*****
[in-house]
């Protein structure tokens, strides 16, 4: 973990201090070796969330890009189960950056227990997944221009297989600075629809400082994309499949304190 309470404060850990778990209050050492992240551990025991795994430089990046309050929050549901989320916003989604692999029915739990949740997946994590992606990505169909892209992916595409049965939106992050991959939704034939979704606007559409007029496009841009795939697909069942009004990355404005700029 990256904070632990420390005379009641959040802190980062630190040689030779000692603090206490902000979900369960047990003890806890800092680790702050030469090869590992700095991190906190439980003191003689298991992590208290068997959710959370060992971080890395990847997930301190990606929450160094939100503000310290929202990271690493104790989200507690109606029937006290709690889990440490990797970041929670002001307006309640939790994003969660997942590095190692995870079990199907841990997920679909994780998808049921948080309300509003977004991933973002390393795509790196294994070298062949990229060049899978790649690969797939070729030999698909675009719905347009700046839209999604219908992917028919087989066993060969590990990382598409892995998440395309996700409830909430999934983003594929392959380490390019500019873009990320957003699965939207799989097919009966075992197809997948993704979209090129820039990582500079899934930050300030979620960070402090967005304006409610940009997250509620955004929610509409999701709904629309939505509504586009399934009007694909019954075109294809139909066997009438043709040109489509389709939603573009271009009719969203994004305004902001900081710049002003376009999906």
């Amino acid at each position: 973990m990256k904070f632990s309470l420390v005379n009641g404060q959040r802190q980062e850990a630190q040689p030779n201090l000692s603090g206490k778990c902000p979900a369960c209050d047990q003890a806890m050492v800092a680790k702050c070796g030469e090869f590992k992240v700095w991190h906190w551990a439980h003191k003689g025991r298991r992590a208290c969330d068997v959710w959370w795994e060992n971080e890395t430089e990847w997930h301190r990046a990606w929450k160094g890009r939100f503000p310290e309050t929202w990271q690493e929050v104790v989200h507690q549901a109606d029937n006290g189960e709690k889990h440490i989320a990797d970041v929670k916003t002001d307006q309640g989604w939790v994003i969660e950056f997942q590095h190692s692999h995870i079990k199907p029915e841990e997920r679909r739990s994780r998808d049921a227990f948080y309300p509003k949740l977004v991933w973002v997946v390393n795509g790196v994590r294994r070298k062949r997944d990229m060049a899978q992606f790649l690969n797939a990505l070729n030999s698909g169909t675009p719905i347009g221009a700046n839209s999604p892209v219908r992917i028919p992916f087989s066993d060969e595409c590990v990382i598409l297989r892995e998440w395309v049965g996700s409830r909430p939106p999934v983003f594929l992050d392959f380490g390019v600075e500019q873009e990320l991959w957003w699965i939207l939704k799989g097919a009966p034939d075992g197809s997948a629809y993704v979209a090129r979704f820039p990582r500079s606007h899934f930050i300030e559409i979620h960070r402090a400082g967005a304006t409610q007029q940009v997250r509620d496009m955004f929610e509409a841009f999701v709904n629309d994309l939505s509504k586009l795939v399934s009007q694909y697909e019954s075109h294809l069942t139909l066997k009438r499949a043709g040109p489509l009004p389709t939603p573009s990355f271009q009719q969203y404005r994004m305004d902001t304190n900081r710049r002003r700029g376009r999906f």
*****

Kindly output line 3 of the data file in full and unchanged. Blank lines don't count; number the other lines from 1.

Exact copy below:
């Amino acid at each position: 973990m990256k904070f632990s309470l420390v005379n009641g404060q959040r802190q980062e850990a630190q040689p030779n201090l000692s603090g206490k778990c902000p979900a369960c209050d047990q003890a806890m050492v800092a680790k702050c070796g030469e090869f590992k992240v700095w991190h906190w551990a439980h003191k003689g025991r298991r992590a208290c969330d068997v959710w959370w795994e060992n971080e890395t430089e990847w997930h301190r990046a990606w929450k160094g890009r939100f503000p310290e309050t929202w990271q690493e929050v104790v989200h507690q549901a109606d029937n006290g189960e709690k889990h440490i989320a990797d970041v929670k916003t002001d307006q309640g989604w939790v994003i969660e950056f997942q590095h190692s692999h995870i079990k199907p029915e841990e997920r679909r739990s994780r998808d049921a227990f948080y309300p509003k949740l977004v991933w973002v997946v390393n795509g790196v994590r294994r070298k062949r997944d990229m060049a899978q992606f790649l690969n797939a990505l070729n030999s698909g169909t675009p719905i347009g221009a700046n839209s999604p892209v219908r992917i028919p992916f087989s066993d060969e595409c590990v990382i598409l297989r892995e998440w395309v049965g996700s409830r909430p939106p999934v983003f594929l992050d392959f380490g390019v600075e500019q873009e990320l991959w957003w699965i939207l939704k799989g097919a009966p034939d075992g197809s997948a629809y993704v979209a090129r979704f820039p990582r500079s606007h899934f930050i300030e559409i979620h960070r402090a400082g967005a304006t409610q007029q940009v997250r509620d496009m955004f929610e509409a841009f999701v709904n629309d994309l939505s509504k586009l795939v399934s009007q694909y697909e019954s075109h294809l069942t139909l066997k009438r499949a043709g040109p489509l009004p389709t939603p573009s990355f271009q009719q969203y404005r994004m305004d902001t304190n900081r710049r002003r700029g376009r999906f």